Mexborough and Swinton Times October 18, 1947
Long Service as “Special”
Presentation at Conisbrough
In appreciation of his 31 years as a Special Constable, in the Conisbrough Section of the Special Constabulary, Mr. H. Downing, of Castle Grove. Conisbrough, was presented with a walking stick, a gift from his colleagues, at a smoking concert held in the School Room of tire Wesley Methodist Church, Conisbrough on Sunday night.
Prior to the presentation, a Special Constables’ service had been held in the church, where Mr. Downing has been superintendent of the Sunday school for the past 53 years.
Speeches of appreciation of Mr. Downing ‘s long service were made by Sergt. Johnson of the West Riding Police and Section Commander F. Kelsall.
Sergt. Johnson said some people had looked upon the Special Constables in a manner which had not always been pleasant. During the war calls had been made them to a larger extent, and they had performed good work in answering those calls. During that time he had never been absent from duty. He thanked him on behalf of the Regular Police Force for services to the Special Constabulary.
Section Commander Kelsall said Section Leader Downing had a record the people of Conlsbrough should be proud of. He had known him all his life and had been closely associated with him during the past 11 years, and had never known of him being absent from duty during air raids in the last war. His 31 years was an outstanding record and he did not think there was anyone in the Special Constabulary with a record to match it.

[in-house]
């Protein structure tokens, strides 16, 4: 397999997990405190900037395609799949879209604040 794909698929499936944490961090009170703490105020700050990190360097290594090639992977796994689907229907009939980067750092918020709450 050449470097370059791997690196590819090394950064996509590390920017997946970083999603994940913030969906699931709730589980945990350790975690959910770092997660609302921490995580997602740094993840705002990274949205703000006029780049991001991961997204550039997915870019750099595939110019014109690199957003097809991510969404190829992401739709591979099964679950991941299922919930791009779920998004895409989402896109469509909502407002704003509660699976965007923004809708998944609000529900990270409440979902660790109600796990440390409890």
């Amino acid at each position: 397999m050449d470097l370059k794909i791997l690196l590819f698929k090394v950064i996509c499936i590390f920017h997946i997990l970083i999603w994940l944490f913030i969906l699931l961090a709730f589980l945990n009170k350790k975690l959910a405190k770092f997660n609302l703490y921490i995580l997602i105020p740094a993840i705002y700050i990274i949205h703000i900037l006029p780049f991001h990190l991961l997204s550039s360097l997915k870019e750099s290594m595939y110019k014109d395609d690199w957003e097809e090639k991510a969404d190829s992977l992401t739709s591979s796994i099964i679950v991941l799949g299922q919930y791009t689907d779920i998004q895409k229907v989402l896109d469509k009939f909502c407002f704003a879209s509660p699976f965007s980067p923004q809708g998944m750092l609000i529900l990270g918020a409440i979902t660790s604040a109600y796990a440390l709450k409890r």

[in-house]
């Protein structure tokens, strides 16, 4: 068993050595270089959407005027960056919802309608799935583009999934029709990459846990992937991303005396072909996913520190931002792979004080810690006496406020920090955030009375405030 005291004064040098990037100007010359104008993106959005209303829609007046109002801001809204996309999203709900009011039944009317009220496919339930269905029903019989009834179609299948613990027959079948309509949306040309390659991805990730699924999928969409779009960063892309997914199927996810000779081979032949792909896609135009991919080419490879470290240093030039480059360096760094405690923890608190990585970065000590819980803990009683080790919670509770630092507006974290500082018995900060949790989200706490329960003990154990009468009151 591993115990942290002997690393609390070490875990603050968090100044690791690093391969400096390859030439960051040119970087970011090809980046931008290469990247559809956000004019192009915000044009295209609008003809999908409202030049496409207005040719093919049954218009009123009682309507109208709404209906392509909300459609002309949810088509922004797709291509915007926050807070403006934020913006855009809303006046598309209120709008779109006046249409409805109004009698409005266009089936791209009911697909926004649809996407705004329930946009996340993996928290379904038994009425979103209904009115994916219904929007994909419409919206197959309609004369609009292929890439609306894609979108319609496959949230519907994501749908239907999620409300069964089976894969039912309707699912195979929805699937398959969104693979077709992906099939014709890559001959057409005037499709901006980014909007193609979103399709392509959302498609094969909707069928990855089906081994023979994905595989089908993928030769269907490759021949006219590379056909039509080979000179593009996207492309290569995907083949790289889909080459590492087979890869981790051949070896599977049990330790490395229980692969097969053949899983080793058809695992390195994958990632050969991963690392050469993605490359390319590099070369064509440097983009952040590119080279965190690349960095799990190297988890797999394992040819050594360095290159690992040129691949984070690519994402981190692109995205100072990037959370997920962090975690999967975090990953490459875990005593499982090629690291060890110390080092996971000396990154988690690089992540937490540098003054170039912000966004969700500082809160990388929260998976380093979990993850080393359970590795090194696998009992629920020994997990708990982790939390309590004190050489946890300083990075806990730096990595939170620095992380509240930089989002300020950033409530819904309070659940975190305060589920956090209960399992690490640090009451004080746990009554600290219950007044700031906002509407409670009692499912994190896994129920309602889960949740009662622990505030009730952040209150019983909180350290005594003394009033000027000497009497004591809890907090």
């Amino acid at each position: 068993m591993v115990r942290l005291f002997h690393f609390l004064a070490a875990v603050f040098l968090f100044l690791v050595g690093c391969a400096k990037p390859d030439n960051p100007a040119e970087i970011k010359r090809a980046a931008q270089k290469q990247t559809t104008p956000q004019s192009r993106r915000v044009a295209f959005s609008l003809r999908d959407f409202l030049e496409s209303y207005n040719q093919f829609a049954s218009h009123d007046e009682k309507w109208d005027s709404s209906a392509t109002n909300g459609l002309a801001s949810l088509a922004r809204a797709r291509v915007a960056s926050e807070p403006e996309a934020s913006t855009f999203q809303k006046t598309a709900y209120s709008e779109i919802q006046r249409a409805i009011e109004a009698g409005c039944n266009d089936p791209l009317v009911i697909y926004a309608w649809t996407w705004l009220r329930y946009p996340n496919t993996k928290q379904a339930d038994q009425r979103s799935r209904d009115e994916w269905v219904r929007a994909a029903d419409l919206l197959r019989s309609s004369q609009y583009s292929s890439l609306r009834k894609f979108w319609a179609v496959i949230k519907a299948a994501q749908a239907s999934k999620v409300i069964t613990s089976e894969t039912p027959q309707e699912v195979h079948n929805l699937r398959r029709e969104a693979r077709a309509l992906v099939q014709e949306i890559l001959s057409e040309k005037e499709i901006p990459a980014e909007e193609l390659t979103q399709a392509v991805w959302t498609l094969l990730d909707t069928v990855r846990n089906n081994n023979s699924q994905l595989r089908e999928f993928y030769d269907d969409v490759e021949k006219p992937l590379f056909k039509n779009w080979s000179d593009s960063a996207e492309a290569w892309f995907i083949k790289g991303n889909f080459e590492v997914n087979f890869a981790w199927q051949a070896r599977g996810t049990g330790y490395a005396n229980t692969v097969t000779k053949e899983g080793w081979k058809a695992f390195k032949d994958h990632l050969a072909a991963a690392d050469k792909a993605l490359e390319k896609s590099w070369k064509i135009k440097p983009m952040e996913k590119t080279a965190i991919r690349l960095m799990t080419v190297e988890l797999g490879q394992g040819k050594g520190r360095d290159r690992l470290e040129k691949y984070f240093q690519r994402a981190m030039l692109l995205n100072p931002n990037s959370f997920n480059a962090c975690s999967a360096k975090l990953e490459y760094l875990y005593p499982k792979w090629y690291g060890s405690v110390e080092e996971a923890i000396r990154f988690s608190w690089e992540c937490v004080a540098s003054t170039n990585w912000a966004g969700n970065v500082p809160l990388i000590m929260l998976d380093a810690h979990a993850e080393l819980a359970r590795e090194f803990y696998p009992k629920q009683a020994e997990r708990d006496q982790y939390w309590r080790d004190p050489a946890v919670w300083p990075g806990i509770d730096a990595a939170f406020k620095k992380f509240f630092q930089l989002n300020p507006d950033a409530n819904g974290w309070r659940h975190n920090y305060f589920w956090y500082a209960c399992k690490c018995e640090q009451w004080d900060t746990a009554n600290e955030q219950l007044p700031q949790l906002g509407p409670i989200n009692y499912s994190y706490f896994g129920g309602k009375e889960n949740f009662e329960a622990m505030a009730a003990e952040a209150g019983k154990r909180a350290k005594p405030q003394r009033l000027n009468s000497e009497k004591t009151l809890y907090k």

Replying after the presentation, Mr. Downing said his years of service as a Special Constable had been wonderful years. He remembered when in 1916 he joined the Special Constabulary he was issued with an arm band and a cap.There was no uniform then, but they got that later. Mr. Downing ended by paying tribute to the fine comradeship that existed amongst the members of the Special Constabulary.
In May, 1916, the same year as he joined the Special Constabulary Mr. Downing was struck by lightning. This occurred on a Saturday afternoon when he went with his horses and dray to Edlington to do a removal job. During the afternoon a thunderstorm broke and while he was walking along a passage out of the house the building was struck and Mr. Downing was hurtled back into the kitchen. Feeling rather giddy and with a sensation of ‘ pins and needles ” running through his body, he picked himself up and walked out. He found that the house had been split into two parts.
Mr. Downing thinks the reason why he was not killed was that a coat hanging in the passage where he was walking, broke the force of the shock.